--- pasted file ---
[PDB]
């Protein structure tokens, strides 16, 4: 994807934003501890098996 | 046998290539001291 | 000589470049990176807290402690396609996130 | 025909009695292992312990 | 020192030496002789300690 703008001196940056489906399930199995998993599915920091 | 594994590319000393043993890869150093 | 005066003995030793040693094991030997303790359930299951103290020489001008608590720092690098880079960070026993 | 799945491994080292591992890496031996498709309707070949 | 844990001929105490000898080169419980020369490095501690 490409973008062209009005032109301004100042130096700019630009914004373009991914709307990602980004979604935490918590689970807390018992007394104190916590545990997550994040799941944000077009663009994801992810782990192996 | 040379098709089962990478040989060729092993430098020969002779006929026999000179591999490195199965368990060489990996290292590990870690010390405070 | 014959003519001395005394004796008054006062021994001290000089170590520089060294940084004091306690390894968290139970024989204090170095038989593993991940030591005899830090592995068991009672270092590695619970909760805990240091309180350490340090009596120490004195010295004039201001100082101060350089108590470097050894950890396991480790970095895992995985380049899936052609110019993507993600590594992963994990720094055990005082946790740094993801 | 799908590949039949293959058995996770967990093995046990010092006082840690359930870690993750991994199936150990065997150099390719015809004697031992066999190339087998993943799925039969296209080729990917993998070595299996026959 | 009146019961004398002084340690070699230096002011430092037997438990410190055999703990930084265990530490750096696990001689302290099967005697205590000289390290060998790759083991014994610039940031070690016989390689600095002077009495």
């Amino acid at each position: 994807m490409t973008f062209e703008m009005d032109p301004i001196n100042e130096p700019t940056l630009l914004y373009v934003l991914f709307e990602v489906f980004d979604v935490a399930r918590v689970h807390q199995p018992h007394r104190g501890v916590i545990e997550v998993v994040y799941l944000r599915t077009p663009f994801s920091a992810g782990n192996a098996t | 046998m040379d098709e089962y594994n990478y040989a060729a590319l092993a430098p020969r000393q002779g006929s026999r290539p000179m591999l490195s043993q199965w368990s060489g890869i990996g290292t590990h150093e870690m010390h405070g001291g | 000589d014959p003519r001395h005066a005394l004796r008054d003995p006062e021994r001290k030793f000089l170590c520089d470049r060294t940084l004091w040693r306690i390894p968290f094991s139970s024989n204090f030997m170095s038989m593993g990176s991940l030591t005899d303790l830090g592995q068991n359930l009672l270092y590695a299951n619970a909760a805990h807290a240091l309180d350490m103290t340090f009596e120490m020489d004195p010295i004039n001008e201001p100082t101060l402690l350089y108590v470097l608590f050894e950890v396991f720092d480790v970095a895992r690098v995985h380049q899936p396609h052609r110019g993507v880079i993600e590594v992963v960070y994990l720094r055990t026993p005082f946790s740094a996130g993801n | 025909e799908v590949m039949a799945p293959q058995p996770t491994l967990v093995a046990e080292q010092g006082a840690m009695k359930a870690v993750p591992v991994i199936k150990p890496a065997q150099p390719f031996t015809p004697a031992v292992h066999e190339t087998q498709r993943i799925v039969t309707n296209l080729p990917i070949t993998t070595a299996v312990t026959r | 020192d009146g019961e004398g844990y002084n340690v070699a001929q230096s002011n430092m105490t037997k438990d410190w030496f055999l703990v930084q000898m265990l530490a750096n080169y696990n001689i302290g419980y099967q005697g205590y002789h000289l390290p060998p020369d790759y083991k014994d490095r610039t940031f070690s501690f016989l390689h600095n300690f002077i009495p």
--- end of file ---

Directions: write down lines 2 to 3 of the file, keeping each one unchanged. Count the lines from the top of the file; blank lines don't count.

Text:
């Protein structure tokens, strides 16, 4: 994807934003501890098996 | 046998290539001291 | 000589470049990176807290402690396609996130 | 025909009695292992312990 | 020192030496002789300690 703008001196940056489906399930199995998993599915920091 | 594994590319000393043993890869150093 | 005066003995030793040693094991030997303790359930299951103290020489001008608590720092690098880079960070026993 | 799945491994080292591992890496031996498709309707070949 | 844990001929105490000898080169419980020369490095501690 490409973008062209009005032109301004100042130096700019630009914004373009991914709307990602980004979604935490918590689970807390018992007394104190916590545990997550994040799941944000077009663009994801992810782990192996 | 040379098709089962990478040989060729092993430098020969002779006929026999000179591999490195199965368990060489990996290292590990870690010390405070 | 014959003519001395005394004796008054006062021994001290000089170590520089060294940084004091306690390894968290139970024989204090170095038989593993991940030591005899830090592995068991009672270092590695619970909760805990240091309180350490340090009596120490004195010295004039201001100082101060350089108590470097050894950890396991480790970095895992995985380049899936052609110019993507993600590594992963994990720094055990005082946790740094993801 | 799908590949039949293959058995996770967990093995046990010092006082840690359930870690993750991994199936150990065997150099390719015809004697031992066999190339087998993943799925039969296209080729990917993998070595299996026959 | 009146019961004398002084340690070699230096002011430092037997438990410190055999703990930084265990530490750096696990001689302290099967005697205590000289390290060998790759083991014994610039940031070690016989390689600095002077009495």
């Amino acid at each position: 994807m490409t973008f062209e703008m009005d032109p301004i001196n100042e130096p700019t940056l630009l914004y373009v934003l991914f709307e990602v489906f980004d979604v935490a399930r918590v689970h807390q199995p018992h007394r104190g501890v916590i545990e997550v998993v994040y799941l944000r599915t077009p663009f994801s920091a992810g782990n192996a098996t | 046998m040379d098709e089962y594994n990478y040989a060729a590319l092993a430098p020969r000393q002779g006929s026999r290539p000179m591999l490195s043993q199965w368990s060489g890869i990996g290292t590990h150093e870690m010390h405070g001291g | 000589d014959p003519r001395h005066a005394l004796r008054d003995p006062e021994r001290k030793f000089l170590c520089d470049r060294t940084l004091w040693r306690i390894p968290f094991s139970s024989n204090f030997m170095s038989m593993g990176s991940l030591t005899d303790l830090g592995q068991n359930l009672l270092y590695a299951n619970a909760a805990h807290a240091l309180d350490m103290t340090f009596e120490m020489d004195p010295i004039n001008e201001p100082t101060l402690l350089y108590v470097l608590f050894e950890v396991f720092d480790v970095a895992r690098v995985h380049q899936p396609h052609r110019g993507v880079i993600e590594v992963v960070y994990l720094r055990t026993p005082f946790s740094a996130g993801n | 025909e799908v590949m039949a799945p293959q058995p996770t491994l967990v093995a046990e080292q010092g006082a840690m009695k359930a870690v993750p591992v991994i199936k150990p890496a065997q150099p390719f031996t015809p004697a031992v292992h066999e190339t087998q498709r993943i799925v039969t309707n296209l080729p990917i070949t993998t070595a299996v312990t026959r | 020192d009146g019961e004398g844990y002084n340690v070699a001929q230096s002011n430092m105490t037997k438990d410190w030496f055999l703990v930084q000898m265990l530490a750096n080169y696990n001689i302290g419980y099967q005697g205590y002789h000289l390290p060998p020369d790759y083991k014994d490095r610039t940031f070690s501690f016989l390689h600095n300690f002077i009495p």